PLoS ONE | Year: 2011

Background: Glucose is the most important metabolic substrate of the retina and maintenance of normoglycemia is an essential challenge for diabetic patients. Glycemic excursions could lead to cardiovascular disease, nephropathy, neuropathy and retinopathy. A vast body of literature exists on hyperglycemia namely in the field of diabetic retinopathy, but very little is known about the deleterious effect of hypoglycemia. Therefore, we decided to study the role of acute hypoglycemia in mouse retina. Methodology/Principal Findings: To test effects of hypoglycemia, we performed a 5-hour hyperinsulinemic/hypoglycemic clamp; to exclude an effect of insulin, we made a hyperinsulinemic/euglycemic clamp as control. We then isolated retinas from each group at different time-points after the clamp to analyze cells apoptosis and genes regulation. In parallel, we used 661W photoreceptor cells to confirm in vivo results. We showed herein that hypoglycemia induced retinal cell death in mouse via caspase 3 activation. We then tested the mRNA expression of glutathione transferase omega 1 (Gsto1) and glutathione peroxidase 3 (Gpx3), two genes involved in glutathione (GSH) homeostasis. The expression of both genes was up-regulated by low glucose, leading to a decrease of reduced glutathione (GSH). In vitro experiments confirmed the low-glucose induction of 661W cell death via superoxide production and activation of caspase 3, which was concomitant with a decrease of GSH content. Moreover, decrease of GSH content by inhibition with buthionine sulphoximine (BSO) at high glucose induced apoptosis, while complementation with extracellular glutathione ethyl ester (GSHee) at low glucose restored GSH level and reduced apoptosis. Conclusions/Significance: We showed, for the first time, that acute insulin-induced hypoglycemia leads to caspase 3-dependant retinal cell death with a predominant role of GSH content. © 2011 Emery et al.

Tiab L.,Institute for Research in Ophthalmology IRO | Largueche L.,Hedi Rais Institute of Ophthalmology | Largueche L.,Tunis el Manar University | Chouchane I.,Hedi Rais Institute of Ophthalmology | And 8 more authors.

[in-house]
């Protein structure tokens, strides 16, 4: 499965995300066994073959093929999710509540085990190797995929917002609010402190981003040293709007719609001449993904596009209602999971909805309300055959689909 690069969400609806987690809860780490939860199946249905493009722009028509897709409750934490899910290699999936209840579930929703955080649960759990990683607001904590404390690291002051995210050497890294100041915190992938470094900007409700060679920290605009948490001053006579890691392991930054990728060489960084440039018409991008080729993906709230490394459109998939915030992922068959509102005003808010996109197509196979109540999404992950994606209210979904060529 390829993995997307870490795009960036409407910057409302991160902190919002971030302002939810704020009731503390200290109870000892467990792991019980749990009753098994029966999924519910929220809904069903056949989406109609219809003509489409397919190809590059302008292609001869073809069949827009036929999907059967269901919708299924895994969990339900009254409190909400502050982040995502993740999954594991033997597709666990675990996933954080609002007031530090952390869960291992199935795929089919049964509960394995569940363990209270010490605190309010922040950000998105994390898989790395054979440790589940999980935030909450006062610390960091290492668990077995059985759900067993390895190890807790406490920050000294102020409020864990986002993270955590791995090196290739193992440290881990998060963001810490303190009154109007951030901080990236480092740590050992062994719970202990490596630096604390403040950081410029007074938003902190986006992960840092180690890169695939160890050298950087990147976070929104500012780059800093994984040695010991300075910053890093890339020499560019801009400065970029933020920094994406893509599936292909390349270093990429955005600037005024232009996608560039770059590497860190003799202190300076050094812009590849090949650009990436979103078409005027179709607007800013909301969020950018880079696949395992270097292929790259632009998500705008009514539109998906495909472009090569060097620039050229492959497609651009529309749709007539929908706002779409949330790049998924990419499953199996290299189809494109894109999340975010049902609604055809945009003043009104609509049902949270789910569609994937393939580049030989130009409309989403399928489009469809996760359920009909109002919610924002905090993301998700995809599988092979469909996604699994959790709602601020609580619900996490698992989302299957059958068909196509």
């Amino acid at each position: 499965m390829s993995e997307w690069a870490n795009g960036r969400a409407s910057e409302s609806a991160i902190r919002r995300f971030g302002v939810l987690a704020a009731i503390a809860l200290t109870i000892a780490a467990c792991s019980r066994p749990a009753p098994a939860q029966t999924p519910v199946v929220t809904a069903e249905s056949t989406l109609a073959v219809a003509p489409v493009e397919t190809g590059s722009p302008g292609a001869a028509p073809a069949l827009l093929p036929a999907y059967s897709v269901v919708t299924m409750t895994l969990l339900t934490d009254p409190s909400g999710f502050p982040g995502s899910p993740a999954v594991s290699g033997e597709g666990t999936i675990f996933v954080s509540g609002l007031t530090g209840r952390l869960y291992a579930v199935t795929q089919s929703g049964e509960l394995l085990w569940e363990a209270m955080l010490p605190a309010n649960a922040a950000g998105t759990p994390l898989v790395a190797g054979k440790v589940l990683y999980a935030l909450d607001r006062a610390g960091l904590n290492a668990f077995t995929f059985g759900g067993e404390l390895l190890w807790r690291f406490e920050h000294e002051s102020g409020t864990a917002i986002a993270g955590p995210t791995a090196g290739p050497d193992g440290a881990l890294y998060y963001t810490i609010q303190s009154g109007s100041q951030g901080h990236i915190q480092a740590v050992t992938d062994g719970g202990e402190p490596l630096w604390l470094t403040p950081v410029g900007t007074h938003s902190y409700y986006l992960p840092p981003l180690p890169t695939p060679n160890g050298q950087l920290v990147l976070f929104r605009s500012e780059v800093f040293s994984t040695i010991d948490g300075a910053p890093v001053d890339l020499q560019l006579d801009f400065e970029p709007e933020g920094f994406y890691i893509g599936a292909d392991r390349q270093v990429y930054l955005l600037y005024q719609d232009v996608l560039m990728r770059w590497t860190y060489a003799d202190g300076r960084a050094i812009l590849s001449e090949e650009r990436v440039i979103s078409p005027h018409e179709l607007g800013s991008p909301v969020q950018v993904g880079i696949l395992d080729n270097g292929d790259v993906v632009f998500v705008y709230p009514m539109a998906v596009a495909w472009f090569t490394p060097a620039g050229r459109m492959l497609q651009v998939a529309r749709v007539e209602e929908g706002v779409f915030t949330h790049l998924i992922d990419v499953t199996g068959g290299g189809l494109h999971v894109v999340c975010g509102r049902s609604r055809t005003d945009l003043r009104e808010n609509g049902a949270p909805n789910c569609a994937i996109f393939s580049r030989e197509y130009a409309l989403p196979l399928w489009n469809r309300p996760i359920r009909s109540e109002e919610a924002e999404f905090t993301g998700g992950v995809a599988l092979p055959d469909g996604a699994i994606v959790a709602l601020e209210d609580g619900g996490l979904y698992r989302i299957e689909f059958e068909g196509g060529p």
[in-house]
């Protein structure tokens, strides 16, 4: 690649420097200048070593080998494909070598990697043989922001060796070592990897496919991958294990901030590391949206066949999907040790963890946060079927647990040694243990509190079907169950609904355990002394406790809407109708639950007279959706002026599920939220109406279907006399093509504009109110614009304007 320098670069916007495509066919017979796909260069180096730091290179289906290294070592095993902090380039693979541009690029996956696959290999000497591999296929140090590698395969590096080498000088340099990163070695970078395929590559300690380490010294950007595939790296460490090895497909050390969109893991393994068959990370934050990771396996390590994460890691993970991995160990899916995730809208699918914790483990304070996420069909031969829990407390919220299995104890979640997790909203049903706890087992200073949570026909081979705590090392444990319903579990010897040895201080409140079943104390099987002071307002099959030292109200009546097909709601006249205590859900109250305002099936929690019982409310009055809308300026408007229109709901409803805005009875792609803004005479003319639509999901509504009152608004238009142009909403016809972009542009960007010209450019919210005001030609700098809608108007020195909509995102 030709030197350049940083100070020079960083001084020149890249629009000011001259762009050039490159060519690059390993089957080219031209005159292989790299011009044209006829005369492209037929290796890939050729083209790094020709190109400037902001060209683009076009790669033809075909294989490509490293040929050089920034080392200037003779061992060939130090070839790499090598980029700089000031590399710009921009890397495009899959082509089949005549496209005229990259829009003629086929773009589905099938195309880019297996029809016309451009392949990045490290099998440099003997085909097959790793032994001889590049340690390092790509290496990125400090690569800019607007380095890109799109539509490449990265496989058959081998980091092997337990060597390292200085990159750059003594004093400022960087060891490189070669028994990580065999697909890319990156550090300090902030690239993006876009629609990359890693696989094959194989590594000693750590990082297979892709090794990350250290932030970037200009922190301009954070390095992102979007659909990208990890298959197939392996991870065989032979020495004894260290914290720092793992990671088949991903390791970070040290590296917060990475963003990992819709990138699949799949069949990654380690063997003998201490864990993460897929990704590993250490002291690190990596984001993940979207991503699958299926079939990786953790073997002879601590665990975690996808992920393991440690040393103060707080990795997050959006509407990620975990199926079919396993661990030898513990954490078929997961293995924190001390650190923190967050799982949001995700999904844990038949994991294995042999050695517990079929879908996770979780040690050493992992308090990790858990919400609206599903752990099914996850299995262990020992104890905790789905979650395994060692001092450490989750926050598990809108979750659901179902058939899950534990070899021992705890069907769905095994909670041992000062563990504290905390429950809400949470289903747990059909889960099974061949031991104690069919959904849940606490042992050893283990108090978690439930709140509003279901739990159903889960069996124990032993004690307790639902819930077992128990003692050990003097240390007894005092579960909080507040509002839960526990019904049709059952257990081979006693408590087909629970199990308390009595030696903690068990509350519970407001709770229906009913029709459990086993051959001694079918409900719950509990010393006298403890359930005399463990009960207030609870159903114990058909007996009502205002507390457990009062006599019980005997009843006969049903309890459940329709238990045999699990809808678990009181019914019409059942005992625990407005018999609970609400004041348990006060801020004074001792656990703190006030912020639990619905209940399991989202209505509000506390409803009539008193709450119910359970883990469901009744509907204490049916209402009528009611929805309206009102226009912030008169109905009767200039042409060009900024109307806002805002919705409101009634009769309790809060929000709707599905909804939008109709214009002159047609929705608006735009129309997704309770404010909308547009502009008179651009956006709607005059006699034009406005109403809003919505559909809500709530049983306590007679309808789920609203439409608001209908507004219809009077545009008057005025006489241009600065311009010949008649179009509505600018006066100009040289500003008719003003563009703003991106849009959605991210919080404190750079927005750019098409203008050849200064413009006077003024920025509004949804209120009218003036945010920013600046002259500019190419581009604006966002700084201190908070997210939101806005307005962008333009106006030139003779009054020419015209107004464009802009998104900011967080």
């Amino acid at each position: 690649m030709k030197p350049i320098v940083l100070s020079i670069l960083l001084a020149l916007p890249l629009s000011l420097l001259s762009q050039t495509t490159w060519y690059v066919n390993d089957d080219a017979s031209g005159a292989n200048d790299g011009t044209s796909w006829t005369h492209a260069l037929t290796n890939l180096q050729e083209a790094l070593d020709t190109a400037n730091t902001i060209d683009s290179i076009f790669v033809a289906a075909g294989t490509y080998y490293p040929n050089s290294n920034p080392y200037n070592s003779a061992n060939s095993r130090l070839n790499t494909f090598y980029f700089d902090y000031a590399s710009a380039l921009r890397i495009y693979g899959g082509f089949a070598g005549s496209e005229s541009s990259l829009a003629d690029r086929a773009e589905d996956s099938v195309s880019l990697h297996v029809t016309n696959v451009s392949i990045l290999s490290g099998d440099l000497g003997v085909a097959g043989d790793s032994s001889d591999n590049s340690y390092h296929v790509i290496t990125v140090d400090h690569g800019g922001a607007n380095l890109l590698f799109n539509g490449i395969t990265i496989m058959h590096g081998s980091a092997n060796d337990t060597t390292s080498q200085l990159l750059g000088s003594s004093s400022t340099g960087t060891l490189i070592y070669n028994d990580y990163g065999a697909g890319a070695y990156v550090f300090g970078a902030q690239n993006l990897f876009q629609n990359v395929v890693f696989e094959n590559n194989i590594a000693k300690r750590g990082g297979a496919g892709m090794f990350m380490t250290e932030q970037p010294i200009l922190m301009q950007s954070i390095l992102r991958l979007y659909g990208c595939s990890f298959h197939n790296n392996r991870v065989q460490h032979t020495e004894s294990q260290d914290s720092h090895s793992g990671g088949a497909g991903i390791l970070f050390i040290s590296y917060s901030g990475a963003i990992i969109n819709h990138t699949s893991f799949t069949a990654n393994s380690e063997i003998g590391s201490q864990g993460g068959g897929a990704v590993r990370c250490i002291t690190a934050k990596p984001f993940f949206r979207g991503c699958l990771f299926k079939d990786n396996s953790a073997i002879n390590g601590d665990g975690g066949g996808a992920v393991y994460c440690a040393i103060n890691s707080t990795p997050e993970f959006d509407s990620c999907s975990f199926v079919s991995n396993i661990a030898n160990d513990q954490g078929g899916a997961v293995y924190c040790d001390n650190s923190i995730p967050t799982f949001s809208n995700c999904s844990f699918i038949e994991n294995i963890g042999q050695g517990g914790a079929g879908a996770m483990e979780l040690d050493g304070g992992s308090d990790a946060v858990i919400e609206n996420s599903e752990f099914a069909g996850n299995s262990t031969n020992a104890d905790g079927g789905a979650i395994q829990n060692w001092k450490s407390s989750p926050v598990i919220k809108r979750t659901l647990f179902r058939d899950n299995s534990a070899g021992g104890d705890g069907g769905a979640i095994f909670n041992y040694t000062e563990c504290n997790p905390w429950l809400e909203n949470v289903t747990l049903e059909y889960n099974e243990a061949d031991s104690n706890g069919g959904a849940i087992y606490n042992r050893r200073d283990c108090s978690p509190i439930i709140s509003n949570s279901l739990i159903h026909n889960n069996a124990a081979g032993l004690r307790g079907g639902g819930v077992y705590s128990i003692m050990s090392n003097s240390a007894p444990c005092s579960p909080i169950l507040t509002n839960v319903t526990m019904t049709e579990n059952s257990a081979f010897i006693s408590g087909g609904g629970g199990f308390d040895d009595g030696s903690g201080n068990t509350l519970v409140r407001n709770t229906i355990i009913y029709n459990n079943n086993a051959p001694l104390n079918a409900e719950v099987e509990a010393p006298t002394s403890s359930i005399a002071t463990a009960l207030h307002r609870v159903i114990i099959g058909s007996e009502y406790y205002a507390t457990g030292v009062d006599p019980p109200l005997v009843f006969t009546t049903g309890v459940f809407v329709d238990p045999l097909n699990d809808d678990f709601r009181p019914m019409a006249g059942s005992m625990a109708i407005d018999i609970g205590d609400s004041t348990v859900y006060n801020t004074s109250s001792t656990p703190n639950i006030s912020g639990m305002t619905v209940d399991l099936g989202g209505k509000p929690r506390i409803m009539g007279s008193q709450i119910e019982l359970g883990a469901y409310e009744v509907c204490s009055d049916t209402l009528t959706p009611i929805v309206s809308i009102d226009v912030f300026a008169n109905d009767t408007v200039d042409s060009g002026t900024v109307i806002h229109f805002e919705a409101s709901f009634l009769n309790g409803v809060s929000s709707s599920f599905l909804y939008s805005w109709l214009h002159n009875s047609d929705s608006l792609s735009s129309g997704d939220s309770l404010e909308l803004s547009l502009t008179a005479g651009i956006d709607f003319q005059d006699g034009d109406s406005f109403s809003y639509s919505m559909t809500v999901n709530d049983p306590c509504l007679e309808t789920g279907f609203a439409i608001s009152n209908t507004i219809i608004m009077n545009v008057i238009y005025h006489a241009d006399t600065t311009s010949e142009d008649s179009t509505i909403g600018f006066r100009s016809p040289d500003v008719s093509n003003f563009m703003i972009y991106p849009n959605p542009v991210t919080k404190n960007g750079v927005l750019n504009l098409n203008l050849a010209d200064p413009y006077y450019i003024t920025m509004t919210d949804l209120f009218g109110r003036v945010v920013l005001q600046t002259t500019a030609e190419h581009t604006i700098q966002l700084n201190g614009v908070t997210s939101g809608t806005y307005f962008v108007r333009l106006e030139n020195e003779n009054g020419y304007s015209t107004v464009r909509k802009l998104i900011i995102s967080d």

Molecular Vision | Year: 2013

Purpose: Retinitis pigmentosa (RP; MIM 268000) is a hereditary disease characterized by poor night vision and progressive loss of photoreceptors, eventually leading to blindness. This degenerative process primarily affects peripheral vision due to the loss of rods. Autosomal recessive RP (arRP) is clinically and genetically heterogeneous. It has been associated with mutations in different genes, including CRB1 (crumbs homolog 1). The aim of this study was to determine the causative gene in a Tunisian patient with arRP born to non-consanguineous parents. Methods: Four accessible family members were included. They underwent full ophthalmic examination with best-corrected Snellen visual acuity, fundus photography and fluorescein angiography. Haplotype analysis was used to evaluate homozygosity in the family to 20 arRP loci. All exons and intron-exon junctions of candidate genes not excluded by haplotype analysis were PCR amplified and directly sequenced. Results: The proband was a 43-year-old female patient. Best-corrected visual acuity was 20/63 (right eye) and 20/80 (left eye). Visual loss began during the third decade. Funduscopic examination and fluorescein angiography revealed typical advanced RP changes with bone spicule-like pigment deposits in the posterior pole and the midperiphery along with retinal atrophy, narrowing of the vessels, and waxy optic discs. Haplotype analysis revealed homozygosity with microsatellite markers D1S412 and D1S413 on chromosome 1q31.3. These markers flanked CRB1. Our results excluded linkage of all the other arRP loci/genes tested. Sequencing of the 12 coding exons and splice sites of CRB1 disclosed a homozygous missense mutation in exon 7 at nucleotide c. 2291G>A, resulting in an arginine to histidine substitution (p.R764H). Conclusions: R764H is a novel mutation associated with CRB1-related arRP. Previously, an R764C mutation was reported. Extending the mutation spectrum of CRB1 with additional families is important for genotype-phenotype correlations and characterization of the scope of mutation. © 2013 Molecular Vision.

PubMed | Hedi Rais Institute of Ophthalmology and Institute for Research in Ophthalmology IRO
Type: | Journal: Scientific reports | Year: 2016

Retinal dystrophies (RD) are a rare genetic disorder with high genetic heterogeneity. This study aimed at identifying disease-causing variants in fifteen consanguineous Tunisian families. Full ophthalmic examination was performed. Index patients were subjected to IROme analysis or whole exome sequencing followed by homozygosity mapping. All detected variations were confirmed by direct Sanger sequencing. Mutation analysis in our patients revealed two compound heterozygous mutations p.(R91W);(V172D) in RPE65, and five novel homozygous mutations: p.R765C in CNGB1, p.H337R in PDE6B, splice site variant c.1129-2A>G and c.678_681delGAAG in FAM161A and c.1133+3_1133+6delAAGT in CERKL. The latter mutation impacts pre-mRNA splicing of CERKL. The other changes detected were six previously reported mutations in CNGB3 (p.R203*), ABCA4 (p.W782*), NR2E3 (p.R311Q), RPE65 (p.H182Y), PROM1 (c.1354dupT) and EYS (c.5928-2A>G). Segregation analysis in each family showed that all affected individuals were homozygotes and unaffected individuals were either heterozygote carriers or homozygous wild type allele. These results confirm the involvement of a large number of genes in RD in the Tunisian population.